Carnegie Mellon University
asrivats_phd_lti_2024.pdf (10.02 MB)

Leveraging Structure and Context for Language-Adjacent Representation Learning

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posted on 2024-05-03, 15:21 authored by Nikita Srivatsan

  When learning representations from large corpora of language data, the over whelming strategy is to interpret that data as a collection of IID samples to be modeled in isolation from one another. While this approach is in some ways beneficial  as it allows for efficient training via SGD and doesn’t rely on metadata that may not always be present, it does come with limitations. Taking advantage of more com plex structural links between individual datapoints can let information flow within  our corpora, making learned representations more context-sensitive, and allowing  for heavier parameter sharing to more easily generalize to examples from unseen  class types. In this work, we will apply this idea to a variety of settings — largely those that lie at the boundary between language and other modalities — for which  much of the existing prior work has not explicitly made use of observable structure  within the data, and also show how we can add useful inductive bias to our models  through lower-level modeling choices. In order to retain interpretability and control  we will do this both using probabilistic variational learning frameworks, and also  non-variational approaches such as checklist models and retrieval guided generation.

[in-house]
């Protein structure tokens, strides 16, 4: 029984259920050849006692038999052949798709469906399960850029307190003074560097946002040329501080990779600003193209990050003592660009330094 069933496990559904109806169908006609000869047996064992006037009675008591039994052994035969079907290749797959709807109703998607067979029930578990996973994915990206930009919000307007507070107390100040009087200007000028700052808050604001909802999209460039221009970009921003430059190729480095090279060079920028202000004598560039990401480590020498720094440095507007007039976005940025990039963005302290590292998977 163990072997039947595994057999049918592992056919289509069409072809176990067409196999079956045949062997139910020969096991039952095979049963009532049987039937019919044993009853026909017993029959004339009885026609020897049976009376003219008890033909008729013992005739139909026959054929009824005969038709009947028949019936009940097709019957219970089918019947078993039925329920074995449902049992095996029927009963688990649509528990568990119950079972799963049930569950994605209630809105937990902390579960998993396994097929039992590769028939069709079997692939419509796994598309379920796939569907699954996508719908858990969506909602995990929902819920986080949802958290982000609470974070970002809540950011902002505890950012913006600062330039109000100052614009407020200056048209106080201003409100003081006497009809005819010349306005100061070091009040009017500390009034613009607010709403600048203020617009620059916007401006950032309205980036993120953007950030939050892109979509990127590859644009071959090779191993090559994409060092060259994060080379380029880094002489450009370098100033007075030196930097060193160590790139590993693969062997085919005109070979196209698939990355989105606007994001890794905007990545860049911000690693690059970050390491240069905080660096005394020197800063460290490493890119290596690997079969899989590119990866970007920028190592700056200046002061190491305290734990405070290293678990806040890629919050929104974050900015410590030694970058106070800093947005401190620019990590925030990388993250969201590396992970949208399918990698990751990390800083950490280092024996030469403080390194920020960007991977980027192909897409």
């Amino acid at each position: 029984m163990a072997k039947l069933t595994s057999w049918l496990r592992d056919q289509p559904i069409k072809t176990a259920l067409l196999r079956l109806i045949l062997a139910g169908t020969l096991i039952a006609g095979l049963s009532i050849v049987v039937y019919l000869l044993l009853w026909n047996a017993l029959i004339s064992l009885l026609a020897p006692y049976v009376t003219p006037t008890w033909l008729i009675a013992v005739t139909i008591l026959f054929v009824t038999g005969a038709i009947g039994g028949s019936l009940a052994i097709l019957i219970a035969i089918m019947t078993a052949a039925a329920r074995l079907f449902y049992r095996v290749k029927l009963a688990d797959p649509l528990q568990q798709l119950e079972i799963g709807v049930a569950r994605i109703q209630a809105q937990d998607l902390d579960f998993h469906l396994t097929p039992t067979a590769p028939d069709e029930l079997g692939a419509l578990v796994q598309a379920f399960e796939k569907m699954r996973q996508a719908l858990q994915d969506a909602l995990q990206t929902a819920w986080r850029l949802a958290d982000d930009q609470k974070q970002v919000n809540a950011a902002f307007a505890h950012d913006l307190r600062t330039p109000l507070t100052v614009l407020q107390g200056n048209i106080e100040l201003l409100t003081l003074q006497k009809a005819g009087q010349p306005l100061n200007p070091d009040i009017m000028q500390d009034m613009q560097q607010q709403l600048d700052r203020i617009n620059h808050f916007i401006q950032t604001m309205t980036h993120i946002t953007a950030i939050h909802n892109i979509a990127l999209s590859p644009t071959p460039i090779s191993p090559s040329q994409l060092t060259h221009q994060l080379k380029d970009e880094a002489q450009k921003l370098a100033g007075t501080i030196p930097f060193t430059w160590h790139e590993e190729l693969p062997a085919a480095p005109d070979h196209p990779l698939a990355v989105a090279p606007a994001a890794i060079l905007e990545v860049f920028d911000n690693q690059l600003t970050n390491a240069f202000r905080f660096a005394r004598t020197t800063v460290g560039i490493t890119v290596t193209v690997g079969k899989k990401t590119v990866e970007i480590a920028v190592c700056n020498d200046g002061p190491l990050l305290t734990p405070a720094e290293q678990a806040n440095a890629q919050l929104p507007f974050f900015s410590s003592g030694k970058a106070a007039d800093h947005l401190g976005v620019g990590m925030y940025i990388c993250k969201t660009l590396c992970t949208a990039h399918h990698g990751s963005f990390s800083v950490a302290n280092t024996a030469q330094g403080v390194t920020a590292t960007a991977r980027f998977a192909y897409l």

This dissertation is organized into three parts which apply this broad theme to various specific applications. First we’ll examine the task of learning disentangled  representations of style and structure in digital fonts, and then apply similar modeling ideas to the task of analyzing handwriting styles of scribal hands of Linear B.  In the next part we’ll investigate ways to learn contextualized representations for  temporally ordered data where predictions for one datapoint may influence nearby predictions, such as piano fingering estimation and discursive topic modeling on social media. Finally we’ll put forward new approaches for settings where the input  signal is itself multimodal, such as the task of writing descriptive captions for images and music. 




Degree Type

  • Dissertation


  • Language Technologies Institute

Degree Name

  • Doctor of Philosophy (PhD)


Taylor Berg-Kirkpatrick

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